The Reagan administration's plan to use Egypt for launching U.S. military forces if Persian Gulf oil is threatened has run into trouble in the House, Pentagon officials said yesterday.
The House Appropriations subcommittee on military construction, they said, opposed in recent closed hearings the administration's request for $100 million in supplemental fiscal 1982 funds to improve the austere Egyptian military base and port at Ras Banas on the Red Sea.
In the view of the Reagan and Carter administrations, Ras Banas is vital as a staging area for any U.S. forces sent to handle a Persian Gulf emergency 10,000 miles from the United States. Ras Banas, directly across the Red Sea from central Saudi Arabia, would put U.S. forces in reach of Iran. By contrast, the island of Diego Garcia, which has been turned into a storehouse for U.S. military equipment, is more than 2,000 miles from the Persian Gulf.
In requesting the more than $100 million in supplemental 1982 money, Pentagon officials are telling congressional committees that it is essential to start building skeletal housing for U.S. troops at Ras Banas, enlarging the airport to accommodate giant Air Force transports and improving the port so it can handle warships.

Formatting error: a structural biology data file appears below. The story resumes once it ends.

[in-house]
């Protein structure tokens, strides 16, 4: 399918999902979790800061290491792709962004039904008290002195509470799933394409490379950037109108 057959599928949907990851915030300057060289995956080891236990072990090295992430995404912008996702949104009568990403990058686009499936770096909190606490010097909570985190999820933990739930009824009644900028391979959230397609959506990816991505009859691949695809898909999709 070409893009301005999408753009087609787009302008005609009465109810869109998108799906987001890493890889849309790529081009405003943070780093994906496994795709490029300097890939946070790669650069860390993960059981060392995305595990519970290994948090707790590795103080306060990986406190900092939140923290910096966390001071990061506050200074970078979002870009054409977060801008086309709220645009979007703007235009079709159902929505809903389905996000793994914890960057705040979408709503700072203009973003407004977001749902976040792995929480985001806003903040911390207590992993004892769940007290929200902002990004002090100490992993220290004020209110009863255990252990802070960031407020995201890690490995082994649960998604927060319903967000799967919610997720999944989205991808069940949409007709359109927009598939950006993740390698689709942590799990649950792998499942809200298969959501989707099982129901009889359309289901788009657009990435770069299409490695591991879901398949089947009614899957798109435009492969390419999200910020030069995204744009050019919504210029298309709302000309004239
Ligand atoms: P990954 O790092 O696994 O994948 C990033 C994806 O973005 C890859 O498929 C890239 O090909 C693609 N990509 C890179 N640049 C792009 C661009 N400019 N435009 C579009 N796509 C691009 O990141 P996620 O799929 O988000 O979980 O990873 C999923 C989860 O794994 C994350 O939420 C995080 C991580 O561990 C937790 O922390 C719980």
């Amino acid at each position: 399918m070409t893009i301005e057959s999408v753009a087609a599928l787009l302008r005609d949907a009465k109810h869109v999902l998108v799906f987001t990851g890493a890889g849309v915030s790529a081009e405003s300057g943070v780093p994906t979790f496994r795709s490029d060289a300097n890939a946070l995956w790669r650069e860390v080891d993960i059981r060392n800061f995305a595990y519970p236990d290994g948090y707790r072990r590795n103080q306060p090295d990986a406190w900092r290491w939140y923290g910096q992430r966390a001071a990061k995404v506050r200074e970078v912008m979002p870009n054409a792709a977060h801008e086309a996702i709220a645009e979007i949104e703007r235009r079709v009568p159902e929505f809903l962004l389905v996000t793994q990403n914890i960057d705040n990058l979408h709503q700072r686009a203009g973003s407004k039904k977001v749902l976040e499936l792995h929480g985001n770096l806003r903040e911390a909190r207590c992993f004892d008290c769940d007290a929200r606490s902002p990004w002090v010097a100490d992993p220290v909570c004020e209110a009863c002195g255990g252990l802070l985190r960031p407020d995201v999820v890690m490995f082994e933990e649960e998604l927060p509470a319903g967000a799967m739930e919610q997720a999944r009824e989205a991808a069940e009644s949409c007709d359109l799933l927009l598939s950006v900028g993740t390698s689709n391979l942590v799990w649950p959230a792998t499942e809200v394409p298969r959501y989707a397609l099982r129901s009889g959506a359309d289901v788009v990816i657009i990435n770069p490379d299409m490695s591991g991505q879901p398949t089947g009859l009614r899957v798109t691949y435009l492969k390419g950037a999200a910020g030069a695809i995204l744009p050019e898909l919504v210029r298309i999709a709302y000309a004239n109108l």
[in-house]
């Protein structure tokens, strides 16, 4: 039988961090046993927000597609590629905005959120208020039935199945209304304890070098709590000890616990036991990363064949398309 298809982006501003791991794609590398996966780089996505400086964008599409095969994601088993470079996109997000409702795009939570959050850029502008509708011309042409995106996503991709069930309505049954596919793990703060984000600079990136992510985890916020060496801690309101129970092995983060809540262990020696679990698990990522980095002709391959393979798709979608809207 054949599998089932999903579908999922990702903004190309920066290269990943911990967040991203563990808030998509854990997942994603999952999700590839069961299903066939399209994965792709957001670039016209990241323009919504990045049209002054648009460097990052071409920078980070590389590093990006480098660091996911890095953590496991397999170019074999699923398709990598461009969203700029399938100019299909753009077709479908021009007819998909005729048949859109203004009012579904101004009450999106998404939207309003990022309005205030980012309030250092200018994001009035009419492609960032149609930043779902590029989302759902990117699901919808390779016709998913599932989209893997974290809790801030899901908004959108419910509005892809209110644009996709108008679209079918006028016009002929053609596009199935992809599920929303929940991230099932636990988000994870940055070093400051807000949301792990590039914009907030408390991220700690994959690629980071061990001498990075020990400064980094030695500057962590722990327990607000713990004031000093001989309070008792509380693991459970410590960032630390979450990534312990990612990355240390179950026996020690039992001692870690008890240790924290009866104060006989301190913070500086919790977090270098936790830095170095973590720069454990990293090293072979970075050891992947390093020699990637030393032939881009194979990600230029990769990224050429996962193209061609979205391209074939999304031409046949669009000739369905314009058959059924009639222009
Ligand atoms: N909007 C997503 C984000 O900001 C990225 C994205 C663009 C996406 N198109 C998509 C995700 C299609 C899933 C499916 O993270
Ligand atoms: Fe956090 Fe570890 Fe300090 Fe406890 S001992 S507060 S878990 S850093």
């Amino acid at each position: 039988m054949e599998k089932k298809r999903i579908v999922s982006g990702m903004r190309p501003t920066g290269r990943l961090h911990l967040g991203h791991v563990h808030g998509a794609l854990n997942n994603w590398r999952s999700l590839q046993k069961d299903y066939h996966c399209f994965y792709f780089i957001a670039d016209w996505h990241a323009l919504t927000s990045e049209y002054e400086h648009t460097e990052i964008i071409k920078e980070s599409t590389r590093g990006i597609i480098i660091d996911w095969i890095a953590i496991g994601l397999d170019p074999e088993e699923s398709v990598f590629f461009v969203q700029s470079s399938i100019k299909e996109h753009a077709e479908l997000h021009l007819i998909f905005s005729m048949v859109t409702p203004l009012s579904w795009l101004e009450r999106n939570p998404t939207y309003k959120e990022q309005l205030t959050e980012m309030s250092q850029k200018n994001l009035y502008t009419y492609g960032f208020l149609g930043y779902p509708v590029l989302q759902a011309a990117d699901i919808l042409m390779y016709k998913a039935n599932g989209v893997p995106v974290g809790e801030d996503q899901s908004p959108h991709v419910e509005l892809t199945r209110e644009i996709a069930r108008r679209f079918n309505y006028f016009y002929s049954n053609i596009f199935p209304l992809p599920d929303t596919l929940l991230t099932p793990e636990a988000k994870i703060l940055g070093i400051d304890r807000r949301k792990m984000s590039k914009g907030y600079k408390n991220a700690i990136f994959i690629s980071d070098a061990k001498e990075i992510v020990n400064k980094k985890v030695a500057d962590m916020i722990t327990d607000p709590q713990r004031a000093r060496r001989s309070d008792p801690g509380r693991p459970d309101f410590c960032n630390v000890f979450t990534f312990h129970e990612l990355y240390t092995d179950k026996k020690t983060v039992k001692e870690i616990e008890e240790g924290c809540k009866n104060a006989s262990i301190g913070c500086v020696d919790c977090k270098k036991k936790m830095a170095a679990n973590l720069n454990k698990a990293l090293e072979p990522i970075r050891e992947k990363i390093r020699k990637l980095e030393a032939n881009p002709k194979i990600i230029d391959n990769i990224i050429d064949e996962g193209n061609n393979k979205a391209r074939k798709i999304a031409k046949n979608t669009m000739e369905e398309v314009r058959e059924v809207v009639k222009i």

The Pentagon plans to spend $500 million over the next four years on Ras Banas..
Sources connected with the House subcommittee, chaired by Rep. Bo Ginn (D-Ga.), confirm a reluctance to agree to the requested $100 million but said no formal vote had been taken.
Subcommittee arguments against Ras Banas include the Pentagon's failure to submit details for upgrading the base and the lack of formal assurance that Egypt will allow its use by U.S. forces in an emergency.
One Pentagon executive who deals with Congress said resistance to Ras Banas appeared to be part of the larger trend in Congress to pull back from one-sided commitments to protect overseas interests.
The executive said the trend includes objections to Ras Banas and suggestions to withdraw U.S. troops from Europe if allies there do not carry more of the defense burden.
However, Pentagon officials predicted yesterday that they would be able to persuade Congress that Ras Banas is vital to U.S. interests in the Middle East and Southeast Asia and thus they would get most of the $100 million.
The Senate has been more supportive of Ras Banas, leading Pentagon officials to believe that money for the base will emerge from a compromise House-Senate military construction bill even if the House panel's opposition evolves into a formal vote against the $100 million.